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Grace M. Hopper


Mr. President, I have the honor and pleasure to present to this venerable audience a citation for Rear Admiral Grace M. Hopper, pioneer, inventor, and scholar.

She graduated Phi Beta Kappa from Vassar College and received a master’s degree in mathematics and physics and a Ph.D. in mathematics from Yale. She returned to Vassar as a faculty member and taught mathematics for twelve years. During World War II, she joined the United States Naval Reserve. She trained briefly as an apprentice seaman and midshipman; then commissioned as a lieutenant, she was ordered to report to the Bureau of Ships Computation Project in Boston, where mathematicians were needed. Here she became one of the original programmers on the first large-scale digital computer in the country.

Later, Admiral Hopper joined Eckert-Mauchly Corporation in Philadelphia as a senior mathematician. This company, later merged with the Sperry Corporation, was building the UNIV AC I, the first commercial electronic computer. Realizing that computer instructions should be written in plain English and then translated into machine code, Grace M. Hopper wrote the first compiler that was based on the English language. This led to the language COBOL, which remains the most widely used of all languages in business.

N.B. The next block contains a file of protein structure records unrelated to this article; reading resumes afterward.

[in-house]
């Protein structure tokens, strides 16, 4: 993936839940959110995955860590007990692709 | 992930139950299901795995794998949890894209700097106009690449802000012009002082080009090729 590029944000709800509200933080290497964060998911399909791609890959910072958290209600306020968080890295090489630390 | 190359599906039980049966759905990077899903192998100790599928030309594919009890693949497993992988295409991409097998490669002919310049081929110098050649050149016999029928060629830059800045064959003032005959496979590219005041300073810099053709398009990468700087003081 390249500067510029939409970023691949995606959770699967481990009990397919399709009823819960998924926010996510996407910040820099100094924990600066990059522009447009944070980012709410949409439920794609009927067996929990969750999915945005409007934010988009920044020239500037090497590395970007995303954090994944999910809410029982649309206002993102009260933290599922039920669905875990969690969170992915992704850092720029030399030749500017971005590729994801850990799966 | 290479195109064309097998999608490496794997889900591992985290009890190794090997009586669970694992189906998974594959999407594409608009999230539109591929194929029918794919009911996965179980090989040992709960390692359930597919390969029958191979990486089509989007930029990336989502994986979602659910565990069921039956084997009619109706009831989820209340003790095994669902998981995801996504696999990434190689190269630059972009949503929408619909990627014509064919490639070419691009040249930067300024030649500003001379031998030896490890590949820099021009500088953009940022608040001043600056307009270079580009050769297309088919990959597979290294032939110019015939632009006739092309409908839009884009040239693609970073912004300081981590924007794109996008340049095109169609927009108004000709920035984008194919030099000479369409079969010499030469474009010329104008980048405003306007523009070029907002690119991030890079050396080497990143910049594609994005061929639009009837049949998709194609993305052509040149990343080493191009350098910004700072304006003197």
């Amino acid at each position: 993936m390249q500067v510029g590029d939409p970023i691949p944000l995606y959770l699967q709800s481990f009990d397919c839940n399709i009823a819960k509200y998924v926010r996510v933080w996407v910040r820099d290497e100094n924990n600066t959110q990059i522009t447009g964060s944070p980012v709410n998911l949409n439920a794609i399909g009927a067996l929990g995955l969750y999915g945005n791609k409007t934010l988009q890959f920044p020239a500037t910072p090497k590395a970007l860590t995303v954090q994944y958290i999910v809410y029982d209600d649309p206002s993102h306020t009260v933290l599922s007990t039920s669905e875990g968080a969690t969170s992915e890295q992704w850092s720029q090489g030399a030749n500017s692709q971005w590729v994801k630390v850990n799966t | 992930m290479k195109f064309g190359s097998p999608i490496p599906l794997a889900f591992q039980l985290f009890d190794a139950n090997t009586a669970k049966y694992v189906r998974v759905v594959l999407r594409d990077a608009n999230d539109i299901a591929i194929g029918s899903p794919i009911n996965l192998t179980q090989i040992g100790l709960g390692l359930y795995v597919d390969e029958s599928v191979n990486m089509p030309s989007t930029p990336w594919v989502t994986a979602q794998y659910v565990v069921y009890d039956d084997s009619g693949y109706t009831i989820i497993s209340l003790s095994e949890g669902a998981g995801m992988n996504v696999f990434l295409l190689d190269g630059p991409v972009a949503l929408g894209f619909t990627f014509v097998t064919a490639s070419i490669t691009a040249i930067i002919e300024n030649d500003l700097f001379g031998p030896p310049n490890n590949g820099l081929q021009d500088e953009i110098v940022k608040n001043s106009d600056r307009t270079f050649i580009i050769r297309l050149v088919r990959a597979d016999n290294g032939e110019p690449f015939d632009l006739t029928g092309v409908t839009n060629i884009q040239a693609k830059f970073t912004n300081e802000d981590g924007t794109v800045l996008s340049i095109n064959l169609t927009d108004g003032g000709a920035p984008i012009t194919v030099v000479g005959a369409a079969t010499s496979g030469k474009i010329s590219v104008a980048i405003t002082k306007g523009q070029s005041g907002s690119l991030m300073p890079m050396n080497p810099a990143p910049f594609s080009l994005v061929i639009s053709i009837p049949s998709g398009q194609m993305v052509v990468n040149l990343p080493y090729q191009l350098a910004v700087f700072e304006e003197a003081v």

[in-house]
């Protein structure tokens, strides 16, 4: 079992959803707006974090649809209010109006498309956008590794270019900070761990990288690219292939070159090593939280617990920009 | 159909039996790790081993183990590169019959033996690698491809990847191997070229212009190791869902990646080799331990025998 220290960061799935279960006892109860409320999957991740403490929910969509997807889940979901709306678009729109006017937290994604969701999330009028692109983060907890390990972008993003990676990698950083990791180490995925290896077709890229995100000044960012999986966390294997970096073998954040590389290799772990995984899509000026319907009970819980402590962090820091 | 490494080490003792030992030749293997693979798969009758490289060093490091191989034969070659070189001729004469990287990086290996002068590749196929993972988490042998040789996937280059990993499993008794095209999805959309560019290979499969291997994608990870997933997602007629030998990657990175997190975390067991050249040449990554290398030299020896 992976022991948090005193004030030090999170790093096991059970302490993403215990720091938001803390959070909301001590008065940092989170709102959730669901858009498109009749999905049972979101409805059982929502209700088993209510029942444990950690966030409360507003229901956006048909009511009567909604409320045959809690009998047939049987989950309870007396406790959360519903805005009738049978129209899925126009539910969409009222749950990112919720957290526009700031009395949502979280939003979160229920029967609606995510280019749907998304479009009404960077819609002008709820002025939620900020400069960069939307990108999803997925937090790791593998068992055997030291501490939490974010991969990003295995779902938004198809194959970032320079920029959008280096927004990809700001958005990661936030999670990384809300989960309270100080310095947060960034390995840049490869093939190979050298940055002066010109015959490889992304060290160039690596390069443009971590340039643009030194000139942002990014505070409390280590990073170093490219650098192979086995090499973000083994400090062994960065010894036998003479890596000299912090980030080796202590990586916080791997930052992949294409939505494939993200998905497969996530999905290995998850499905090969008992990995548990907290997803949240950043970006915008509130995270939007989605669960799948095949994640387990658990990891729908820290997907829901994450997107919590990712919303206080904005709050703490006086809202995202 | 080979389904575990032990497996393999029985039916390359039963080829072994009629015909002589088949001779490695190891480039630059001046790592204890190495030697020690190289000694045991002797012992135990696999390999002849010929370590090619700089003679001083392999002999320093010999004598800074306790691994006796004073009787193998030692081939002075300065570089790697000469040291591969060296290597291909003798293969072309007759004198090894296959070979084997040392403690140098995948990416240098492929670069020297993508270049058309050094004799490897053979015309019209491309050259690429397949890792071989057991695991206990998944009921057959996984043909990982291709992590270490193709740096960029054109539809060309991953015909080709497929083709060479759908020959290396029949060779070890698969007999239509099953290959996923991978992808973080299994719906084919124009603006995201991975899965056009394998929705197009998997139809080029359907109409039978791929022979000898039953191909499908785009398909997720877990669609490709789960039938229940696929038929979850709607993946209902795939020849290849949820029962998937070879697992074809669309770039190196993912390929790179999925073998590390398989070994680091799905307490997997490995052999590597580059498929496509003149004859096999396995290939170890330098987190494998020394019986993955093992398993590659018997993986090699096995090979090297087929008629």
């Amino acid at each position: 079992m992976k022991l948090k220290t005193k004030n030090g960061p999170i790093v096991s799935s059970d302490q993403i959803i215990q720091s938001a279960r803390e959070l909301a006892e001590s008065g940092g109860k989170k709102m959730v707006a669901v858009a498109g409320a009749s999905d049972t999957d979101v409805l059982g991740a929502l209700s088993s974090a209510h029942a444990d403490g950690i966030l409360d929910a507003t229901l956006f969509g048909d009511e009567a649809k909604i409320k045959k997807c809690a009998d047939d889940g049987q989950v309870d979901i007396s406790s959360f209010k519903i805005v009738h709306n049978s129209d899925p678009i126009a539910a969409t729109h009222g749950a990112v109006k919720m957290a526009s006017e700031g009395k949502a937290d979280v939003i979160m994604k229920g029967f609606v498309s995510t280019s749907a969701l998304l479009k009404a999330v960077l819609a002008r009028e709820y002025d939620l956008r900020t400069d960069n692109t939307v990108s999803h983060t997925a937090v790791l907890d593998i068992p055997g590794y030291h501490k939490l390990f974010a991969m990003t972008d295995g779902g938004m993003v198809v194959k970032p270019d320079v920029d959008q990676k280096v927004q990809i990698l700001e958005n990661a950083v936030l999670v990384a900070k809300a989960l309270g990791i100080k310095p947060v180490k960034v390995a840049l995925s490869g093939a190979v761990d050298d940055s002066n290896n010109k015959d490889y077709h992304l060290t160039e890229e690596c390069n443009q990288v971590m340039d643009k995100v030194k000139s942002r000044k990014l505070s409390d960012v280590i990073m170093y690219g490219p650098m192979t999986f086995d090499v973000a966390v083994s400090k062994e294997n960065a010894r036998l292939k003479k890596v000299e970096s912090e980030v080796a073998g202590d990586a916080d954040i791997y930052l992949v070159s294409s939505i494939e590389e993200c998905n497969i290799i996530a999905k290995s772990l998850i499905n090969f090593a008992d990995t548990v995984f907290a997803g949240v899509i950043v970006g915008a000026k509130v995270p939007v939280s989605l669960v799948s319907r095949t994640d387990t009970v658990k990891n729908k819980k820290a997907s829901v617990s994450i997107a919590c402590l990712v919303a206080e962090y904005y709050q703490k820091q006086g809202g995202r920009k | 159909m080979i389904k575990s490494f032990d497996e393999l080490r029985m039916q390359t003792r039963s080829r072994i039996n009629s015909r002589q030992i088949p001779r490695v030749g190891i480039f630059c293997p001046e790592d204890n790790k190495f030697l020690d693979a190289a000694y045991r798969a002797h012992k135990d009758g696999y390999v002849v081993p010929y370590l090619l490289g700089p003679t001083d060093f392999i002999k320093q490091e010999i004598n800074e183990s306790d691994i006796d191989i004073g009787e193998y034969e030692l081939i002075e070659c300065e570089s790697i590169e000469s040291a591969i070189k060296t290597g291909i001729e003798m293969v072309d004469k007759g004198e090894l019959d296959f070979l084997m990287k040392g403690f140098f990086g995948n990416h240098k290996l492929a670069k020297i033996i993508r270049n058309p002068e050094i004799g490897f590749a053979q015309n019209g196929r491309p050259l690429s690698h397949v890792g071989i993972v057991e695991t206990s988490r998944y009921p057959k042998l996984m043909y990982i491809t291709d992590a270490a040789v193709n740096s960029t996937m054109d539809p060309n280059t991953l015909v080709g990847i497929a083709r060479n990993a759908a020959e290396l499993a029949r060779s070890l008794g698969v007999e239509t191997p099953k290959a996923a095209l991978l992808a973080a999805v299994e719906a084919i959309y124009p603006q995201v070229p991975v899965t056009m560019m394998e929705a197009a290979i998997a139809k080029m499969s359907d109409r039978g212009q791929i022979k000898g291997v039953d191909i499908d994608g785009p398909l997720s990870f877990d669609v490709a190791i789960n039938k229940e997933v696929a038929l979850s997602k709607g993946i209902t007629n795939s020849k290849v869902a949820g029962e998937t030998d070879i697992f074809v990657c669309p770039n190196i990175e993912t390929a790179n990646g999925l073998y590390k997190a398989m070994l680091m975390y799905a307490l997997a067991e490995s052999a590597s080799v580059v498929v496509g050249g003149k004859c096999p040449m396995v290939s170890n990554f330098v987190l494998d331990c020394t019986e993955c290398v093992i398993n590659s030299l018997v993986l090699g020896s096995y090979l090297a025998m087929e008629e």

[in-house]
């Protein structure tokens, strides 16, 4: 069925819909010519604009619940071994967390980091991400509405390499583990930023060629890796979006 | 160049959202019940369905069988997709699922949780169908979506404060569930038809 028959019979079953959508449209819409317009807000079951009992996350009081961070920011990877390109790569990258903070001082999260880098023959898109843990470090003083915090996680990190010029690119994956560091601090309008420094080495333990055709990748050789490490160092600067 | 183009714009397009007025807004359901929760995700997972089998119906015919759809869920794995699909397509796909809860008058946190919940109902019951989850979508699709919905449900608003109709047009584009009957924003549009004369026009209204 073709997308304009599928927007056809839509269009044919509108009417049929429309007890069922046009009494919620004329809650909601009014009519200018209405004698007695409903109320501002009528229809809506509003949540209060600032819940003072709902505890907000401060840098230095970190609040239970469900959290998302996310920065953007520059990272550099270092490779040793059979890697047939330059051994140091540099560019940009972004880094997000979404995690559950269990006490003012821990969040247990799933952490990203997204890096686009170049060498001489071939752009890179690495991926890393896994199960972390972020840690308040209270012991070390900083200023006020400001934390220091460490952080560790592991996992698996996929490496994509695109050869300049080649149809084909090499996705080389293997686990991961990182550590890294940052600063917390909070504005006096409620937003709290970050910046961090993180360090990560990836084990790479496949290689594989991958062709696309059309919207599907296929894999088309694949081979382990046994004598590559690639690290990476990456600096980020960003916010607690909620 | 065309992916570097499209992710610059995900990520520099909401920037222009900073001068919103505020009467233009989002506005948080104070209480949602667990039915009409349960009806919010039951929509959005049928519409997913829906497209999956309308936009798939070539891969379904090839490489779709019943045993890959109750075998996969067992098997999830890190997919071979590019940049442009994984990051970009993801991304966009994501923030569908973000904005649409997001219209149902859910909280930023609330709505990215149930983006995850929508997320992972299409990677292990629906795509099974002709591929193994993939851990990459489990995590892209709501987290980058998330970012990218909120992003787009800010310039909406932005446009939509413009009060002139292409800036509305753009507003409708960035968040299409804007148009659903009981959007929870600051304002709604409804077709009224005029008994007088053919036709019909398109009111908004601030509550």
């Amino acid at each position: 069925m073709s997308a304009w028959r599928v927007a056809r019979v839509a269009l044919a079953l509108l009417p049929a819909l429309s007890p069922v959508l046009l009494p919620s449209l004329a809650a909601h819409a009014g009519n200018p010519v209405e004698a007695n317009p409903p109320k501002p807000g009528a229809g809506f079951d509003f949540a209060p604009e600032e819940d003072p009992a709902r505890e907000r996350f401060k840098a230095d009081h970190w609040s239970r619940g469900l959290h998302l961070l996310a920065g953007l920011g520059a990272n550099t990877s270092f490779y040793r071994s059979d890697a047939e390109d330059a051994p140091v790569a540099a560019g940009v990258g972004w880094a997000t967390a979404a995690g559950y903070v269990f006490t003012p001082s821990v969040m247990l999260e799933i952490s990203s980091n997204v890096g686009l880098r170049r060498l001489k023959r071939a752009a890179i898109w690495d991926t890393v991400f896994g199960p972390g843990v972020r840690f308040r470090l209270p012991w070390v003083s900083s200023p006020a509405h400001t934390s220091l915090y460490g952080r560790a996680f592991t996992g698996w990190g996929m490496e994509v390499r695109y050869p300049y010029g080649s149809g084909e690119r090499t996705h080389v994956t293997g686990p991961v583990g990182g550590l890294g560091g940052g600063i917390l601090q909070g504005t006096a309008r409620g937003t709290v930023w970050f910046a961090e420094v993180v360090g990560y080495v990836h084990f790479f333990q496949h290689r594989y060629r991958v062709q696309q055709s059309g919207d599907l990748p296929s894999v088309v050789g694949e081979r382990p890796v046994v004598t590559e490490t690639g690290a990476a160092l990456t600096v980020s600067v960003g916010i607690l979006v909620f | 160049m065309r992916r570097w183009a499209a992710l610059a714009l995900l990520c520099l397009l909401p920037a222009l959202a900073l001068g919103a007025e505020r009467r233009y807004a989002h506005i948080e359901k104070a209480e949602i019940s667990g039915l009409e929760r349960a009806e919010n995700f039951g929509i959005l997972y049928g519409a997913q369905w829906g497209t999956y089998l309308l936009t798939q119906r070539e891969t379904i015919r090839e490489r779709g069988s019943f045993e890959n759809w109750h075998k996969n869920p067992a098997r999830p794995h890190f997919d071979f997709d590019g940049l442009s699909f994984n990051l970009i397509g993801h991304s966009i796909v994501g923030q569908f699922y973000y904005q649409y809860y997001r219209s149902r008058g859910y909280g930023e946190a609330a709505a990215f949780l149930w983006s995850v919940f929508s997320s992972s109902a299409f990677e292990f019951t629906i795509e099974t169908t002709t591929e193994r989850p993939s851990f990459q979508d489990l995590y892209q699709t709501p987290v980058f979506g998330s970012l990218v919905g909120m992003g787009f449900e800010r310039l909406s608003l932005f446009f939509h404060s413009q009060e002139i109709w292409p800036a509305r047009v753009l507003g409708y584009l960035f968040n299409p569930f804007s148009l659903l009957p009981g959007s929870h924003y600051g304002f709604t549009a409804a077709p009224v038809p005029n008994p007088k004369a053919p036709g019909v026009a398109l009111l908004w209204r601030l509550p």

Admiral Hopper has published more than four dozen articles and papers on computer software and programming languages. She has received some 80 awards. She is a member of 67 associations, organizations, and marine and historical societies. She is a recipient of the Navy Legion of Merit and the Navy Meritorious Service Medal. This is only the beginning of a long list of achievements by this remarkable woman.

As a pioneer, Grace M. Hopper was instrumental in clearing unchartered territory. As a mathematician, a computer engineer, and a rear admiral, she is an unusual, unique model for women. As an educator and trainer, she has enlightened and inspired countless young minds.

Grace M. Hopper found words such as hopeless, impossible, and unattainable to be a personal challenge. Because of her fortitude, she has made a difference to each and every one of us, and for that we thank her.

Mr. President, on behalf of the trustees, faculty, students and staff of Clark University, I request the degree of Doctor of Science, honoris causa, be conferred upon Grace Brewster Murray Hopper.